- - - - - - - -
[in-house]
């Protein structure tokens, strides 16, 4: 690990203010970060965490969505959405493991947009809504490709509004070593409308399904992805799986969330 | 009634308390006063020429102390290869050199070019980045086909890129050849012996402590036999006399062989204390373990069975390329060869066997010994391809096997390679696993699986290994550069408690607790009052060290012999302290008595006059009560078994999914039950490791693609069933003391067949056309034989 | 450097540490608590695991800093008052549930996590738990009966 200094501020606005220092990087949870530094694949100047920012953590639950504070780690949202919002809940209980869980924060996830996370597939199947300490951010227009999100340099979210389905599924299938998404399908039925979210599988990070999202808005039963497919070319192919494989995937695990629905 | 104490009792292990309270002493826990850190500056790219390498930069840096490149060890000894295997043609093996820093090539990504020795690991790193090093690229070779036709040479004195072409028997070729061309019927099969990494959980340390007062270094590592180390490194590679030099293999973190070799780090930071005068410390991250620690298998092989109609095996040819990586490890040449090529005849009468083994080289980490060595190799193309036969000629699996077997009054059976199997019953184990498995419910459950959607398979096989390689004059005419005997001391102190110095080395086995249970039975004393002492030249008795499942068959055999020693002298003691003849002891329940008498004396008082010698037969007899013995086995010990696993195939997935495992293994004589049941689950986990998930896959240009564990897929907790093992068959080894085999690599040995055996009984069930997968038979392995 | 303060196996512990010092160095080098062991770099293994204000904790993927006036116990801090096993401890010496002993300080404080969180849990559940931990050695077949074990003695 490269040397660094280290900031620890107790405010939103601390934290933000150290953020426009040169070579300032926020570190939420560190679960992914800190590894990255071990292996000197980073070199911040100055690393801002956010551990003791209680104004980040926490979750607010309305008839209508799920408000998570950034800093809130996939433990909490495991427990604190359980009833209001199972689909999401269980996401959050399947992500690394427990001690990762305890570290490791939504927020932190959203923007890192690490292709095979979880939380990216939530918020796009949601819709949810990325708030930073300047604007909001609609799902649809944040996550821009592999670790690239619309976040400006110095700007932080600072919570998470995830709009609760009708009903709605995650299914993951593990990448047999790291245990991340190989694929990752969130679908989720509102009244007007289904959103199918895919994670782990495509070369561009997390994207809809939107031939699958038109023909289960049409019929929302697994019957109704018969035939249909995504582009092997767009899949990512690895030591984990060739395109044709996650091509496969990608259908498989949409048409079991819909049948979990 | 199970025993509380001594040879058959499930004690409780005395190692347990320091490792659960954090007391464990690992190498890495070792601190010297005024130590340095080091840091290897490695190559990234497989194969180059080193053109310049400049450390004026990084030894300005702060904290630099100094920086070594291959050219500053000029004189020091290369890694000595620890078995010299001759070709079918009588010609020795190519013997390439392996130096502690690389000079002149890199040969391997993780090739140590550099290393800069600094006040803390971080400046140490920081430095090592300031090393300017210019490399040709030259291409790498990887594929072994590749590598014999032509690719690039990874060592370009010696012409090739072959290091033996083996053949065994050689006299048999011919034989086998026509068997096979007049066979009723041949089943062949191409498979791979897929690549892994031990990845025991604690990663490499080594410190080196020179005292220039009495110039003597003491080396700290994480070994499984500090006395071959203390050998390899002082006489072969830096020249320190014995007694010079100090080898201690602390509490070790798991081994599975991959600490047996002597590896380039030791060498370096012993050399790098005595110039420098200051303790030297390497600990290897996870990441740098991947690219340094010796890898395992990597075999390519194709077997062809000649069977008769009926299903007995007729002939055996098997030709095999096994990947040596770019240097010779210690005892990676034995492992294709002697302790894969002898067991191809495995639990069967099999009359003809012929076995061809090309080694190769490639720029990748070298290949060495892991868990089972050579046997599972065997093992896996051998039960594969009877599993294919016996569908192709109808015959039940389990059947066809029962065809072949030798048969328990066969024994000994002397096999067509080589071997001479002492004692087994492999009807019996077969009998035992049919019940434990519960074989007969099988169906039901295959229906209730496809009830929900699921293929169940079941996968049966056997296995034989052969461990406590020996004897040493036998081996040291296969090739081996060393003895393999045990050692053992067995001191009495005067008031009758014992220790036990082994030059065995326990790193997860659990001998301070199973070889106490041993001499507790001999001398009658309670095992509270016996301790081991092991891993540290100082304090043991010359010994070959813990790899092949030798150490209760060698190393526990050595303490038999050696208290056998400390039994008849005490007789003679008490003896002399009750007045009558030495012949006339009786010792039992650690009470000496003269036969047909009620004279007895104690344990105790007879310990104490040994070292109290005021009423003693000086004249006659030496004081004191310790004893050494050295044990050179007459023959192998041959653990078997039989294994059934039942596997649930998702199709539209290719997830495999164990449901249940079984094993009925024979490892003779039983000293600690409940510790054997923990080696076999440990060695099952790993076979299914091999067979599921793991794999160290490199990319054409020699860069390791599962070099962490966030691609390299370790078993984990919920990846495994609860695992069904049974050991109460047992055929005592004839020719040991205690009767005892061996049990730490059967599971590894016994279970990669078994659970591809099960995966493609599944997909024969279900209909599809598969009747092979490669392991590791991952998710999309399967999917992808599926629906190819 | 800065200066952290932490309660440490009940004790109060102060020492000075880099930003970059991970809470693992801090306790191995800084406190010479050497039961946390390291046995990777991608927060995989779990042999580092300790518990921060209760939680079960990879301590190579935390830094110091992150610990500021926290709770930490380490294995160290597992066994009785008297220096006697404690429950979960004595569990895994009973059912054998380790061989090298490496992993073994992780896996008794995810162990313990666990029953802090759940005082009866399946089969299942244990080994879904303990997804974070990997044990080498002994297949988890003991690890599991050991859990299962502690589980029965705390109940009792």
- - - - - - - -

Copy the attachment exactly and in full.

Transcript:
[in-house]
């Protein structure tokens, strides 16, 4: 690990203010970060965490969505959405493991947009809504490709509004070593409308399904992805799986969330 | 009634308390006063020429102390290869050199070019980045086909890129050849012996402590036999006399062989204390373990069975390329060869066997010994391809096997390679696993699986290994550069408690607790009052060290012999302290008595006059009560078994999914039950490791693609069933003391067949056309034989 | 450097540490608590695991800093008052549930996590738990009966 200094501020606005220092990087949870530094694949100047920012953590639950504070780690949202919002809940209980869980924060996830996370597939199947300490951010227009999100340099979210389905599924299938998404399908039925979210599988990070999202808005039963497919070319192919494989995937695990629905 | 104490009792292990309270002493826990850190500056790219390498930069840096490149060890000894295997043609093996820093090539990504020795690991790193090093690229070779036709040479004195072409028997070729061309019927099969990494959980340390007062270094590592180390490194590679030099293999973190070799780090930071005068410390991250620690298998092989109609095996040819990586490890040449090529005849009468083994080289980490060595190799193309036969000629699996077997009054059976199997019953184990498995419910459950959607398979096989390689004059005419005997001391102190110095080395086995249970039975004393002492030249008795499942068959055999020693002298003691003849002891329940008498004396008082010698037969007899013995086995010990696993195939997935495992293994004589049941689950986990998930896959240009564990897929907790093992068959080894085999690599040995055996009984069930997968038979392995 | 303060196996512990010092160095080098062991770099293994204000904790993927006036116990801090096993401890010496002993300080404080969180849990559940931990050695077949074990003695 490269040397660094280290900031620890107790405010939103601390934290933000150290953020426009040169070579300032926020570190939420560190679960992914800190590894990255071990292996000197980073070199911040100055690393801002956010551990003791209680104004980040926490979750607010309305008839209508799920408000998570950034800093809130996939433990909490495991427990604190359980009833209001199972689909999401269980996401959050399947992500690394427990001690990762305890570290490791939504927020932190959203923007890192690490292709095979979880939380990216939530918020796009949601819709949810990325708030930073300047604007909001609609799902649809944040996550821009592999670790690239619309976040400006110095700007932080600072919570998470995830709009609760009708009903709605995650299914993951593990990448047999790291245990991340190989694929990752969130679908989720509102009244007007289904959103199918895919994670782990495509070369561009997390994207809809939107031939699958038109023909289960049409019929929302697994019957109704018969035939249909995504582009092997767009899949990512690895030591984990060739395109044709996650091509496969990608259908498989949409048409079991819909049948979990 | 199970025993509380001594040879058959499930004690409780005395190692347990320091490792659960954090007391464990690992190498890495070792601190010297005024130590340095080091840091290897490695190559990234497989194969180059080193053109310049400049450390004026990084030894300005702060904290630099100094920086070594291959050219500053000029004189020091290369890694000595620890078995010299001759070709079918009588010609020795190519013997390439392996130096502690690389000079002149890199040969391997993780090739140590550099290393800069600094006040803390971080400046140490920081430095090592300031090393300017210019490399040709030259291409790498990887594929072994590749590598014999032509690719690039990874060592370009010696012409090739072959290091033996083996053949065994050689006299048999011919034989086998026509068997096979007049066979009723041949089943062949191409498979791979897929690549892994031990990845025991604690990663490499080594410190080196020179005292220039009495110039003597003491080396700290994480070994499984500090006395071959203390050998390899002082006489072969830096020249320190014995007694010079100090080898201690602390509490070790798991081994599975991959600490047996002597590896380039030791060498370096012993050399790098005595110039420098200051303790030297390497600990290897996870990441740098991947690219340094010796890898395992990597075999390519194709077997062809000649069977008769009926299903007995007729002939055996098997030709095999096994990947040596770019240097010779210690005892990676034995492992294709002697302790894969002898067991191809495995639990069967099999009359003809012929076995061809090309080694190769490639720029990748070298290949060495892991868990089972050579046997599972065997093992896996051998039960594969009877599993294919016996569908192709109808015959039940389990059947066809029962065809072949030798048969328990066969024994000994002397096999067509080589071997001479002492004692087994492999009807019996077969009998035992049919019940434990519960074989007969099988169906039901295959229906209730496809009830929900699921293929169940079941996968049966056997296995034989052969461990406590020996004897040493036998081996040291296969090739081996060393003895393999045990050692053992067995001191009495005067008031009758014992220790036990082994030059065995326990790193997860659990001998301070199973070889106490041993001499507790001999001398009658309670095992509270016996301790081991092991891993540290100082304090043991010359010994070959813990790899092949030798150490209760060698190393526990050595303490038999050696208290056998400390039994008849005490007789003679008490003896002399009750007045009558030495012949006339009786010792039992650690009470000496003269036969047909009620004279007895104690344990105790007879310990104490040994070292109290005021009423003693000086004249006659030496004081004191310790004893050494050295044990050179007459023959192998041959653990078997039989294994059934039942596997649930998702199709539209290719997830495999164990449901249940079984094993009925024979490892003779039983000293600690409940510790054997923990080696076999440990060695099952790993076979299914091999067979599921793991794999160290490199990319054409020699860069390791599962070099962490966030691609390299370790078993984990919920990846495994609860695992069904049974050991109460047992055929005592004839020719040991205690009767005892061996049990730490059967599971590894016994279970990669078994659970591809099960995966493609599944997909024969279900209909599809598969009747092979490669392991590791991952998710999309399967999917992808599926629906190819 | 800065200066952290932490309660440490009940004790109060102060020492000075880099930003970059991970809470693992801090306790191995800084406190010479050497039961946390390291046995990777991608927060995989779990042999580092300790518990921060209760939680079960990879301590190579935390830094110091992150610990500021926290709770930490380490294995160290597992066994009785008297220096006697404690429950979960004595569990895994009973059912054998380790061989090298490496992993073994992780896996008794995810162990313990666990029953802090759940005082009866399946089969299942244990080994879904303990997804974070990997044990080498002994297949988890003991690890599991050991859990299962502690589980029965705390109940009792």